News & Press
In J.B.’s Words: A Face of Mucosal Melanoma
J.B. Ward is one of the 1% of melanoma patients with mucosal melanoma. Together, J.B., the MRF and the mucosal melanoma community have launched a mucosal melanoma fundraising campaign with proceeds used to create #OutoftheShadows, an educational video highlighting mucosal melanoma patients and shining a light on this rare form of melanoma. No one should have to feel alone after receiving a melanoma diagnosis.
We're not done yet! You can still contribute to mucosal melanoma by clicking here!
I was 31 when I was diagnosed. My husband and I had just moved to Tennessee for his job and I was busy taking care of an active toddler, contemplating returning to work as a clinical health psychologist and had recently become pregnant with our second child. A few months before I became pregnant I had noticed a vaginal lump that was beginning to protrude. I called my former OBGYN and the nurse told me that it sounded like bladder prolapse and recommended Kegel exercises. Despite my best efforts, the protrusion got worse and I sought a local gynecologist but was unable to be seen as a new patient for a couple of months. Once I saw the OBGYN, she said it was not prolapse and referred me to a urologist. After seeing the urologist a surgery was planned to remove what was thought to be a cyst. As part of pre surgical preparations, my OBGYN performed a biopsy to rule out anything concerning. It turned out to be something very concerning.
I was diagnosed with primary vaginal mucosal melanoma in January 2016 after being referred to a medical oncologist and undergoing imaging. There was no evidence of spread and a surgery was scheduled, while I was pregnant, to remove the vaginal mass. I did not have a sentinel lymph node biopsy but the pathology from the removal indicated that I had an aggressive type of melanoma and despite no other evidence of metastasis I was give a 5% chance of surviving 5 years.
The Treatments and Side Effects
I was counseled that the current treatment options available for mucosal melanoma might increase my survival but would not allow me to continue my pregnancy. There was a chance the disease would be fatal during the course of my pregnancy or spread to the baby. We consulted with two melanoma specialists and a maternal fetal specialist and ultimately made the very difficult decision to terminate the pregnancy and begin treatment right away. I decided to be treated at MD Anderson Cancer Center (MDACC) in Texas given their experience with this rare form of melanoma.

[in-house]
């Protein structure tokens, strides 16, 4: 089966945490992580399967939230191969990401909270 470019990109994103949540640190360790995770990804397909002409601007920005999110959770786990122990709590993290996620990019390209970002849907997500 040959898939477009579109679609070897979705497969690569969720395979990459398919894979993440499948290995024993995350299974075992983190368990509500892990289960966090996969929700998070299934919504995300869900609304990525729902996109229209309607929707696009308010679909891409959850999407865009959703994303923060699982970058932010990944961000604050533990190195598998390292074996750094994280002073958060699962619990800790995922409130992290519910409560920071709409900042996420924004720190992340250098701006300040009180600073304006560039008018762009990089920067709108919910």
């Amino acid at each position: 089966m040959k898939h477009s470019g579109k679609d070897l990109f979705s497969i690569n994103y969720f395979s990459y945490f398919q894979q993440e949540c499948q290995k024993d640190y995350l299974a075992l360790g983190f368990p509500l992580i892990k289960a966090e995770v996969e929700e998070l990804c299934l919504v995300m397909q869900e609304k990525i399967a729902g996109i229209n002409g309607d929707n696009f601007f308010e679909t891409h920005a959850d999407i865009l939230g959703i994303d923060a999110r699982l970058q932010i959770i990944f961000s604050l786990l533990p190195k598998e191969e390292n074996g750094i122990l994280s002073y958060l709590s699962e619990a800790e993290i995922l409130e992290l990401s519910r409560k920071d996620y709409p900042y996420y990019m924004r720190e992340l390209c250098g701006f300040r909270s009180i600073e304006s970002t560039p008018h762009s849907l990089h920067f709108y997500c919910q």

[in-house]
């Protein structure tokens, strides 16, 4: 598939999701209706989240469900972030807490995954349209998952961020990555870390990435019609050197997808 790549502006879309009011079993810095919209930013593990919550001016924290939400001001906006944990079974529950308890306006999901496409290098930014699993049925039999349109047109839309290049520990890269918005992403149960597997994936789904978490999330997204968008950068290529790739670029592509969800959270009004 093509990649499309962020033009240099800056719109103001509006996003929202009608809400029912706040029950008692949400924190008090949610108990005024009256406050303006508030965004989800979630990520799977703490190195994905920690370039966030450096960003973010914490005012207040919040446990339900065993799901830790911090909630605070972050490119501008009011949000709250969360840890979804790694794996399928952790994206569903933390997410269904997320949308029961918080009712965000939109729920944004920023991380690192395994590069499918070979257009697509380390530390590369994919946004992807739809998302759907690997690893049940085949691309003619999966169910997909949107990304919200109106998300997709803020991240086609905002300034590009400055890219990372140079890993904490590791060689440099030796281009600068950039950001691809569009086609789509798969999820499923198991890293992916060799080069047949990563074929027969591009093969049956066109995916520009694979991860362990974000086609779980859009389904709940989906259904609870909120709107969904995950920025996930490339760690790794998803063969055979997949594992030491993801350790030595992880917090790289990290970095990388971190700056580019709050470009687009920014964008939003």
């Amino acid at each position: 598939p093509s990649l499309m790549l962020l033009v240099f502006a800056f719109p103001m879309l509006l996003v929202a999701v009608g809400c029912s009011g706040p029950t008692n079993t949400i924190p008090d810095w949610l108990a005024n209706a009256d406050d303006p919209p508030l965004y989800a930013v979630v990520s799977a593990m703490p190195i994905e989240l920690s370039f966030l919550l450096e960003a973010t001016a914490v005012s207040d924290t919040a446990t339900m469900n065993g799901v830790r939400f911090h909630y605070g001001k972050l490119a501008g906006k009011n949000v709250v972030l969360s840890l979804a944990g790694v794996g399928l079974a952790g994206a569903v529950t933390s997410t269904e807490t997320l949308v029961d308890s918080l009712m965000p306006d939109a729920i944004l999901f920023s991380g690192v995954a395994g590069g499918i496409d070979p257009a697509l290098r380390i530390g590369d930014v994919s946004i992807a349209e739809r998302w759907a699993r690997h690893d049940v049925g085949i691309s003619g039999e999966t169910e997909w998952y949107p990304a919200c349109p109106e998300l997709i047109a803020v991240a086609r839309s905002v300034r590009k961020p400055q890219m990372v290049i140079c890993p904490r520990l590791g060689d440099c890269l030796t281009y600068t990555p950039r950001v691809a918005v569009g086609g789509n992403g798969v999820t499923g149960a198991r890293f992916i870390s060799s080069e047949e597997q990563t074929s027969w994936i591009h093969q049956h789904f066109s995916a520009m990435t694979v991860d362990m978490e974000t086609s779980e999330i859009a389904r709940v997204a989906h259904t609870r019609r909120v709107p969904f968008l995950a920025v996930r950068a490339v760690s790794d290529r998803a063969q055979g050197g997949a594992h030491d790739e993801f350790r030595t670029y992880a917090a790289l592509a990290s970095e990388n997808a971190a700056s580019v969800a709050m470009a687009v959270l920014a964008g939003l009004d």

I underwent three rounds of adjuvant biochemotherapy at MDACC and lost a lot of weight and all of my hair. My toddler stayed with my family during the week long inpatient stays and also stayed with me during the week after my return while I recovered. The treatment was difficult and I required one blood transfusion and a delayed third round. My CT scans immediately following treatment in May 2016 showed am enlarged lymph node and I pushed for an immediate biopsy which revealed that the melanoma had already spread. By the time we were able to get consults in place to potentially remove the node for an experimental treatment using TIL, the mass had doubled in size and was encasing a major artery, and therefore inoperable, and at least two more tumors were evident.
At this point I found myself needing additional support and got connected with a Facebook page for mucosal melanoma patients and caregivers and learned about the Melanoma Research Foundation (MRF). I also began my own blog to update my friends and family about my health and share my experiences with others. These connections continue to be very important to me.
I began a combined immunotherapy (nivolumab and ipilimumab) right away. I tolerated the first two doses very well but had increased pelvic pain so we did an interim CT scan in July 2016 that reveled a partial response to therapy with the main tumor significantly shrinking and the other tumors no longer noted. This was fantastic and unexpected news but the joy was short-lived as I began to have significant auto-immune side effects after the third round of the combination therapy including thyroid problems, vitiligo, hepatitis, and severe nausea and was pulled off and put on an 8-week high dose steroid taper to prevent further damage to my liver. During the steroid taper the mass grew again and I began single agent nivolumab in November 2016. At first, my liver enzymes climbed again and there was concern I would no longer be able to use immunotherapy.
With the growing concern for my liver as a potential barrier to immunotherapy and an interim scan that showed further growth of the tumor I sought a second opinion at Mayo clinic and the recommendations from this visit were gratefully accepted and incorporated into my treatment plan at MDACC. The tumor was no longer encasing an artery so we decided to move ahead with a multi-team surgery to remove the remaining mass for TIL. In order to complete a surgery in this area there were five specialists involved including urology, oncology surgeons specializing in melanoma and gynecology, a vascular surgeon and radiation oncology for intraoperative radiation (IORT). This was the first time at MDACC that IORT had been used with excision of a melanoma mass and I was commended by the melanoma surgeon for bringing an outside recommendation from Mayo and pushing for this option for my surgery at MDACC.
The surgery was completed in January 2017, almost exactly one year after my initial diagnosis. The surgeons removed the mass completely and noted that it appeared to be almost entirely necrotic! IORT was used along my pelvic wall where the mass was removed, leaving me at a higher risk for pelvic fracture for the rest of my life. There were some active areas in the tumor that will be used for TIL, should I need that treatment in the future.
– Written by J.B. Ward